Mosaic with the Removal of Briseis


Mosaic with the Removal of Briseis, Roman, A.D. 100 – 200, stone and glass

About to lose possession of the concubine Briseis to Agamemnon, Achilles sits morosely, leaning his head on his hand. This contest between two great Greek warriors set in motion the rest of Homer’s epic poem, the Iliad. Achilles’ companion Patrokles is on the far left, and an elderly bearded man, probably Phoenix, stands beside him in the center of this fragmentary Roman mosaic. Only Briseis’s face remains, just to the right of Phoenix; the rest of her body has been largely destroyed. At the right, partially preserved, are the two heralds who will take the slave girl to Agamemnon.

The Romans made mosaics from tesserae, tiny cubes of stone or occasionally other materials, set into a bed of mortar. They used mosaics to cover the floors in wealthy private homes and public buildings. Roman mosaics show strong regional differences; this example appears to have originated in the eastern Mediterranean in the 100s A.D. Mosaics in the formerly Greek areas of the eastern Mediterranean often depicted complex mythological themes such as this one.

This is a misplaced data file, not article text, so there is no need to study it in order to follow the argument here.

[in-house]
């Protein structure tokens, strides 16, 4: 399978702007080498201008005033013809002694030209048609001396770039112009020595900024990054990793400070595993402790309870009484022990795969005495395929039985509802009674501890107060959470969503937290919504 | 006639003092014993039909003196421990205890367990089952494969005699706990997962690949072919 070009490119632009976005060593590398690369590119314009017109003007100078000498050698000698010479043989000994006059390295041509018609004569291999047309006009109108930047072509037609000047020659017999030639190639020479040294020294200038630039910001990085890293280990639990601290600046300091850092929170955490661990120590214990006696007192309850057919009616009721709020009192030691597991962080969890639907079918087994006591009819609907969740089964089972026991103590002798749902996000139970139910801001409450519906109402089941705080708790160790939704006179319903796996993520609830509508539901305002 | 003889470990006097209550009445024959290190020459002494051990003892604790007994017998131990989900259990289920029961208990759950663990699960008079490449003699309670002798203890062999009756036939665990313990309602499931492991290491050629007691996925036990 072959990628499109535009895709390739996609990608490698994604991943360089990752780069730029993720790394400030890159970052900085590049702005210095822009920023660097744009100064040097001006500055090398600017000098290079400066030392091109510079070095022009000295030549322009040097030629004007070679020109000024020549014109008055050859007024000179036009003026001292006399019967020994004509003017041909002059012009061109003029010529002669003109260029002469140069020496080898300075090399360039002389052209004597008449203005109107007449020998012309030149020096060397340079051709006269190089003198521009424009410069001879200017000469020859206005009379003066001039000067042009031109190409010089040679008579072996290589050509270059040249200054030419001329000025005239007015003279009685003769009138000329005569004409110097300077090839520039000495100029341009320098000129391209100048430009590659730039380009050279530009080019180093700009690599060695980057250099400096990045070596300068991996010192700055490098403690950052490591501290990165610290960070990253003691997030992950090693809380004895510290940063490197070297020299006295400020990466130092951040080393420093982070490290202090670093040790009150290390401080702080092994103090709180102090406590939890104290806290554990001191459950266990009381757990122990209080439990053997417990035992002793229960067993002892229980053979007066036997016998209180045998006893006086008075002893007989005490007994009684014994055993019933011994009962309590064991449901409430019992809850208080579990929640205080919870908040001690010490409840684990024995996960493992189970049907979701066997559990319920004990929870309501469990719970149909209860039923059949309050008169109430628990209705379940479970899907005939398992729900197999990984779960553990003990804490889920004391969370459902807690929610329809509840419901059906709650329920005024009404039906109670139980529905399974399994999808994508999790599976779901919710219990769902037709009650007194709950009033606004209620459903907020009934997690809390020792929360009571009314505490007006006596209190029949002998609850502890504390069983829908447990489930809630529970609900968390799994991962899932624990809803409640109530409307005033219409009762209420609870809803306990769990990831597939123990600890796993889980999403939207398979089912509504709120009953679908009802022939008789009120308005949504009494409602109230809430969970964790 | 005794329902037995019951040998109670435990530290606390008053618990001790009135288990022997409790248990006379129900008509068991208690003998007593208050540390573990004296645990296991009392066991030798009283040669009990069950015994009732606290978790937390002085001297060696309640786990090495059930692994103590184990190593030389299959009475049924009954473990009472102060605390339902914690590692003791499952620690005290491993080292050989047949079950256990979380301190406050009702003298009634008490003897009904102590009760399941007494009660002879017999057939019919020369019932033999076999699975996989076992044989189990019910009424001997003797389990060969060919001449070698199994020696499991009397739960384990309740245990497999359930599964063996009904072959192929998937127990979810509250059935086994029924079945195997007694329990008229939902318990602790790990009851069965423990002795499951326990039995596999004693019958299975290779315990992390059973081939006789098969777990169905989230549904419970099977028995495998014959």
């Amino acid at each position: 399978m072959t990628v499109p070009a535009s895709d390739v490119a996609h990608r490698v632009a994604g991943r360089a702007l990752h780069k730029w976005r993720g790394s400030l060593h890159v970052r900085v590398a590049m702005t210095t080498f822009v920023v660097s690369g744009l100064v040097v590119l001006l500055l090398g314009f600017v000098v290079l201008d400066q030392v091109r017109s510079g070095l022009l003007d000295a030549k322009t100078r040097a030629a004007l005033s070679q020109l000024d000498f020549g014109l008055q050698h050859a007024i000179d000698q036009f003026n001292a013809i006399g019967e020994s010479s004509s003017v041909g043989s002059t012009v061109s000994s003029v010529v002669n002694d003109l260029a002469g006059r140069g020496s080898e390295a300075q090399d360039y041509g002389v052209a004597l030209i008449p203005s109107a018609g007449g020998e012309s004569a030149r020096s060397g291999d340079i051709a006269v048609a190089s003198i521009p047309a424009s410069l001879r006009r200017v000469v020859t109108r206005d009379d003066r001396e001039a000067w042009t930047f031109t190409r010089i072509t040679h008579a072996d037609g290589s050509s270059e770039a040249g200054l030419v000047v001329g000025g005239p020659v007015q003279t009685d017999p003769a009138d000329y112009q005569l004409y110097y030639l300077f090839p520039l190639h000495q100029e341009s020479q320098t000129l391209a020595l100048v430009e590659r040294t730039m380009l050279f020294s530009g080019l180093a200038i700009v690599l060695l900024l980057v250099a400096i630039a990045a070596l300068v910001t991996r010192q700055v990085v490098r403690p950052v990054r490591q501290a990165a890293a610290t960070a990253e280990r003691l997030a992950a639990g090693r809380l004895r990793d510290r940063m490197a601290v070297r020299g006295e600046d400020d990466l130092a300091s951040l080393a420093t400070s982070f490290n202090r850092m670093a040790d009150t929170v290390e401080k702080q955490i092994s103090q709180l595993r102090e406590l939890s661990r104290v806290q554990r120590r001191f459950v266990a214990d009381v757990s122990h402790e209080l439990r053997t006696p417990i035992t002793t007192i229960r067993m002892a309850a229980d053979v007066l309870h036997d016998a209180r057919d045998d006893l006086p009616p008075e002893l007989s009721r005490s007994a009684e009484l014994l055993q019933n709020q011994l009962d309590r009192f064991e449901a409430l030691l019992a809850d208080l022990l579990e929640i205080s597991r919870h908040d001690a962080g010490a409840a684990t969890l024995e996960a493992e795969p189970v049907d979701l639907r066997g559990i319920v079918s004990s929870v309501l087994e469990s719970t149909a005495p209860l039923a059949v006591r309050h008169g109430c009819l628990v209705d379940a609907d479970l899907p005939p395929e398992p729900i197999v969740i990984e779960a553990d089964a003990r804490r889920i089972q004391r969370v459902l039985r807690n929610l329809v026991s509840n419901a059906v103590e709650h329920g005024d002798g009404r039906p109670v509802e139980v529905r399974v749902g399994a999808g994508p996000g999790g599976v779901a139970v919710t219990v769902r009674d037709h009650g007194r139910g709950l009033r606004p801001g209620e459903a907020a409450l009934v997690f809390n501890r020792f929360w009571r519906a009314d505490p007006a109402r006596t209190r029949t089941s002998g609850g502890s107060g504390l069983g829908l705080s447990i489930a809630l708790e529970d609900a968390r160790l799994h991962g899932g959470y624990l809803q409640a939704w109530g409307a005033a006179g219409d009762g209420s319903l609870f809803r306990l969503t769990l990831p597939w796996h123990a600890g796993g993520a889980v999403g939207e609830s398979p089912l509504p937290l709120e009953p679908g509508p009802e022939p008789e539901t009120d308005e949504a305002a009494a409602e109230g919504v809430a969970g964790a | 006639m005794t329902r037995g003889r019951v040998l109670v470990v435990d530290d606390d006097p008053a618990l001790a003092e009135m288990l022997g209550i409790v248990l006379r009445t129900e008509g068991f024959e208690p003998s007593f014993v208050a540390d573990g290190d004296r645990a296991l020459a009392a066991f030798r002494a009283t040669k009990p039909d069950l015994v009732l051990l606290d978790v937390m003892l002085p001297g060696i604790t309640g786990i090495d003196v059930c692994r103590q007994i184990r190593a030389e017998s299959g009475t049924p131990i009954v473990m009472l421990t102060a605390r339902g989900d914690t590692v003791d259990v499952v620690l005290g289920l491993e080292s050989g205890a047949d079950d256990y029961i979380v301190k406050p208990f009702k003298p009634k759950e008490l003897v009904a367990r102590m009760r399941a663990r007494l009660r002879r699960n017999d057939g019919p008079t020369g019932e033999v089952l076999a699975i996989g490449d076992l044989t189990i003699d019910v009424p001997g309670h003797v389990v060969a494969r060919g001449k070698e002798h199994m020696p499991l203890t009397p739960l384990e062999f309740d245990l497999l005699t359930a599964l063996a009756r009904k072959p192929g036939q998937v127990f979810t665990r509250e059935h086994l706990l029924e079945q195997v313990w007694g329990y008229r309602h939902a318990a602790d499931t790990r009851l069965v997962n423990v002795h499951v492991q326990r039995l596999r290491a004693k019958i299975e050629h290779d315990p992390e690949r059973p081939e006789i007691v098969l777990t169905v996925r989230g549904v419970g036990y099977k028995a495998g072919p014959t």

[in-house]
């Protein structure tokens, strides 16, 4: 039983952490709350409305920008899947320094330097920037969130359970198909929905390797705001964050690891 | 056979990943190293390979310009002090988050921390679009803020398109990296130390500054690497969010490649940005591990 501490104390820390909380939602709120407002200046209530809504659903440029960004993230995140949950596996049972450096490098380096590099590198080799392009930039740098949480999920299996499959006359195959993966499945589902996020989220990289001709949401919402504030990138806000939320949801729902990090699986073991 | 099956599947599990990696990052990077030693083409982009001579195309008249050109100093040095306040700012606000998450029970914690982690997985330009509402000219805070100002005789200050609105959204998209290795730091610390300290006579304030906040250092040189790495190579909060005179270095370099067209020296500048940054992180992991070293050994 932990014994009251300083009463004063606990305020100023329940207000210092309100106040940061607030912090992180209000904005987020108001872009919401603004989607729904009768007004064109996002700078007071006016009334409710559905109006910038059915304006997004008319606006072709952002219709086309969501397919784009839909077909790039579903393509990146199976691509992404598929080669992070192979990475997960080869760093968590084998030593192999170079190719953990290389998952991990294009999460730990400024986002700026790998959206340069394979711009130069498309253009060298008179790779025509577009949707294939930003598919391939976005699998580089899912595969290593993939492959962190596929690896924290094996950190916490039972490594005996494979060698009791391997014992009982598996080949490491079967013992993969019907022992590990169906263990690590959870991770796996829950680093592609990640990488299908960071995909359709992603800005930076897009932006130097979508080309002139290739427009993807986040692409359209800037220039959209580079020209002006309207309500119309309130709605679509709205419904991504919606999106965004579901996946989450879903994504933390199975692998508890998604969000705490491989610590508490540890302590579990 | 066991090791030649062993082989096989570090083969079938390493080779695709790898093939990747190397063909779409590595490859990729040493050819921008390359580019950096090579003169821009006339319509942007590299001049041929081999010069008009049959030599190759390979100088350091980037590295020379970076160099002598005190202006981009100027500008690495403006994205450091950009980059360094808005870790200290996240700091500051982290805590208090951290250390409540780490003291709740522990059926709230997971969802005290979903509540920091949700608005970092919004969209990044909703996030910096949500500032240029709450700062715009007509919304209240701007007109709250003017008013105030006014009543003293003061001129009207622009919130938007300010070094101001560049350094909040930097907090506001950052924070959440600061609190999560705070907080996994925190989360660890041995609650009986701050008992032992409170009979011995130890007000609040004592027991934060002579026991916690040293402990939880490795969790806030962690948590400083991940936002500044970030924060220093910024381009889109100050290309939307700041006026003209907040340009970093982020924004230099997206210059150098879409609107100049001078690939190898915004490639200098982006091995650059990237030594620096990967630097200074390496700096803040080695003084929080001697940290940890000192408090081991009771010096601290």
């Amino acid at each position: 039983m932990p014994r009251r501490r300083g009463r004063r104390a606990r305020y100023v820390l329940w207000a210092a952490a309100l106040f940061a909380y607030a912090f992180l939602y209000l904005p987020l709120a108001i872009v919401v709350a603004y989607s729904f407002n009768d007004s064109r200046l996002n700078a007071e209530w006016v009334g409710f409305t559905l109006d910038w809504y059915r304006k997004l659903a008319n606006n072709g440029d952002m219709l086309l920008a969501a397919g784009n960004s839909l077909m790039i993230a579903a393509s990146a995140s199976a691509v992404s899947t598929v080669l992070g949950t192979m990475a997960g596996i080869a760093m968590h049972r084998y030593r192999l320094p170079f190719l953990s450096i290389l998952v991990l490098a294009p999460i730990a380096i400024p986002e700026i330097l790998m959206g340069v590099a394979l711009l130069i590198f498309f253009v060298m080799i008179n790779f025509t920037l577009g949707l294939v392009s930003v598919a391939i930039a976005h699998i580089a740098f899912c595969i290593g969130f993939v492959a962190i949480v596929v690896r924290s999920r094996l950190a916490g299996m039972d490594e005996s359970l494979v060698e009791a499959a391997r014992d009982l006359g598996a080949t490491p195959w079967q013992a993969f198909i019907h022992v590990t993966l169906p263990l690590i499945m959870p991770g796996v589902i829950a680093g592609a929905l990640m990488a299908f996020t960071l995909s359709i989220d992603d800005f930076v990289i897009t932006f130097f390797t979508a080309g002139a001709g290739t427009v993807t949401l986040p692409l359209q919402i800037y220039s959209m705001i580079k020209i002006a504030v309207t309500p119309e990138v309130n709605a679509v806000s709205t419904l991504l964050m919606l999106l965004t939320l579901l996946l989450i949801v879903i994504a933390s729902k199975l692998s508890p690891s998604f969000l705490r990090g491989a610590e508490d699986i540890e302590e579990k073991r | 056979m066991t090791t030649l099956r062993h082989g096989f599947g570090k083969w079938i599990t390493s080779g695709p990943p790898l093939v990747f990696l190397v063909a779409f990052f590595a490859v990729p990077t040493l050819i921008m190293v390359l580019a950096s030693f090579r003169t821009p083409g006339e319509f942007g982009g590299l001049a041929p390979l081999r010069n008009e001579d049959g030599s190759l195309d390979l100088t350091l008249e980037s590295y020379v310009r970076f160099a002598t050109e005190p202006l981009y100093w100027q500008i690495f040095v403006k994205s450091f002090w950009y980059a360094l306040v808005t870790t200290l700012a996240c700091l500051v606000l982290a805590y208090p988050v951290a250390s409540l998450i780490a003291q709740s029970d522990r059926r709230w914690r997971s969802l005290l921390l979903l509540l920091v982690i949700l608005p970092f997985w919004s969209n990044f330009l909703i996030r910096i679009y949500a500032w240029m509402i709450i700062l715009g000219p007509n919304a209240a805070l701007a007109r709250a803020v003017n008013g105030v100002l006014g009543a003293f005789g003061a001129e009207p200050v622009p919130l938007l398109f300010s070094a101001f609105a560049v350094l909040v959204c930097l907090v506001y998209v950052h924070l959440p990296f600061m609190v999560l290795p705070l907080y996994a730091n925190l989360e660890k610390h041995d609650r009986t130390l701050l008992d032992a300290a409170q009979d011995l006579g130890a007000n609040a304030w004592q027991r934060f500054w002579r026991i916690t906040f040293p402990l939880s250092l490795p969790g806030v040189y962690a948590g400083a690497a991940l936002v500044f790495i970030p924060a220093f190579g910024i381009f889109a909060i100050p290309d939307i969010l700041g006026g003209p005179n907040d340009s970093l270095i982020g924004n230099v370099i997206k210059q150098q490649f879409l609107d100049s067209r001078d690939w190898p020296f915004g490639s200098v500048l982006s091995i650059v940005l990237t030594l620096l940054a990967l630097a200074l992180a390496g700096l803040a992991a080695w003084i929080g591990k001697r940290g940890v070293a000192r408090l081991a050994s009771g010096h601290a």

Source : The J. Paul Getty Museum

About these ads

One thought on “Mosaic with the Removal of Briseis

Leave a Reply

Fill in your details below or click an icon to log in: Logo

You are commenting using your account. Log Out / Change )

Twitter picture

You are commenting using your Twitter account. Log Out / Change )

Facebook photo

You are commenting using your Facebook account. Log Out / Change )

Google+ photo

You are commenting using your Google+ account. Log Out / Change )

Connecting to %s